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World Business Quick Take



Hyundai still in doldrums

South Korean automaker Hyundai Motor Co posted its 10th consecutive sequential decline in profits in the second quarter and warned of a tough second half, as it soaks up stiff competition and shrinking demand for its mainstay sedans in the US. The world’s fifth-biggest automaker, together with affiliate Kia Motors, yesterday said its April-to-June net profit slipped 2.6 percent year-on-year to 1.66 trillion won (US$1.46 billion). That was just below a consensus forecast of 1.67 trillion won from a Reuters poll of 19 analysts. Over the past couple of years, the automaker has bet on new versions of former hit sedans to help it reverse out of its long-term profit slowdown. To offset the sedan weakness, Hyundai vice president in charge of investor relations Koo Za-yong said that the firm has started production of Santa Fe sport utility vehicles at its plant in Alabama, targeting annual output of 50,000 vehicles.


SK Hynix profit slumps

SK Hynix Inc, a supplier of memory chips to Apple Inc, posted a slump in second-quarter profit, as semiconductor prices dropped on slack demand for smartphones and PCs. Operating income fell 67 percent to 452.9 billion won in the three months ending June, the Icheon, South Korea-based company said. That compares with a projection of 454.3 billion on average by analysts, according to data compiled by Bloomberg. Deteriorating demand for smartphones saw the average selling price of benchmark DDR3 4-gigabit DRAM chips drop to US$1.58 in the second quarter, a year-on-year decline of 47 percent, according to InSpectrum Tech Inc. SK Hynix forecast that demand for DRAM chips would surge in the current quarter, driven by new handsets. Apple, Hynix’s biggest customer, typically releases new iPhones in September.


Texas upbeat on profit

Texas Instruments Inc, the largest maker of analog semiconductors, forecast sales and profit that might beat analysts’ estimates on stronger orders for chips used in cars and industrial machinery. Third-quarter net income would be between US$0.81 and US$0.91 per share, the Dallas, Texas-based company said in a statement on Monday. Sales would be US$3.34 billion to US$3.62 billion, it predicted. Those forecasts compare with average analyst estimates of US$0.81 per share on sales of US$3.38 billion, according to data compiled by Bloomberg. In the second quarter, Texas Instruments’ net income rose to US$779 million, or US$0.76 per share, from US$696 million, or US$0.65, in the same period last year. Revenue rose 1.3 percent to US$3.27 billion, the firm said. Analysts on average had projected net income of US$0.73 per share on sales of US$3.2 billion.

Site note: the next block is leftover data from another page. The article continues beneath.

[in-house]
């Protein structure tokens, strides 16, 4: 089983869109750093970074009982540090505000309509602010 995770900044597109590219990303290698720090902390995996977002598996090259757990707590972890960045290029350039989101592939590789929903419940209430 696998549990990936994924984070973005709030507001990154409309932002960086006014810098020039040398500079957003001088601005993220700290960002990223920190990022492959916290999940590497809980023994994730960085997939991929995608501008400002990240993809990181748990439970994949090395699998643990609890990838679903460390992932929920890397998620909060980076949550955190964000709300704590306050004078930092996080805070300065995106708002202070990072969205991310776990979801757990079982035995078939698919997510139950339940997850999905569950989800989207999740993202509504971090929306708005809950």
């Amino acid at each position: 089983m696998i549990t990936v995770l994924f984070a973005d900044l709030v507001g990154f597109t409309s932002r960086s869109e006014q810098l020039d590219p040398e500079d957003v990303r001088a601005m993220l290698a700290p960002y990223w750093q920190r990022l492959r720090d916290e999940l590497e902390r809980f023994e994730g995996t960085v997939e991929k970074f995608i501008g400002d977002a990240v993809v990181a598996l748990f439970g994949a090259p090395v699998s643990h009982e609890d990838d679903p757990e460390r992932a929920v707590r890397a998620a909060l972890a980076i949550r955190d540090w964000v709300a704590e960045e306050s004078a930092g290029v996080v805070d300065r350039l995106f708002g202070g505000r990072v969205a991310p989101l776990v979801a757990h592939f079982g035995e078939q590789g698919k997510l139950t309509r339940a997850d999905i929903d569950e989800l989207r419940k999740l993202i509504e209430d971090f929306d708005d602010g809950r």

BP posts 45% profit slump

BP PLC posted a 45 percent slump in earnings, as oil production barely broke even and profits from refining sputtered. The UK firm said adjusted profit fell to US$720 million from US$1.3 billion in the same period last year, missing analysts’ estimates. Weak refining margins weighed on downstream results. BP’s earnings signal trouble for the world’s major energy producers, which relied on refining profits last year to weather crude’s collapse. While BP CEO Bob Dudley continues to rein in spending, he faces a difficult road ahead as debts climb and oil’s rally fades amid slowing demand growth and returning production from Canada to Nigeria. The company’s top global competitors report later this week.

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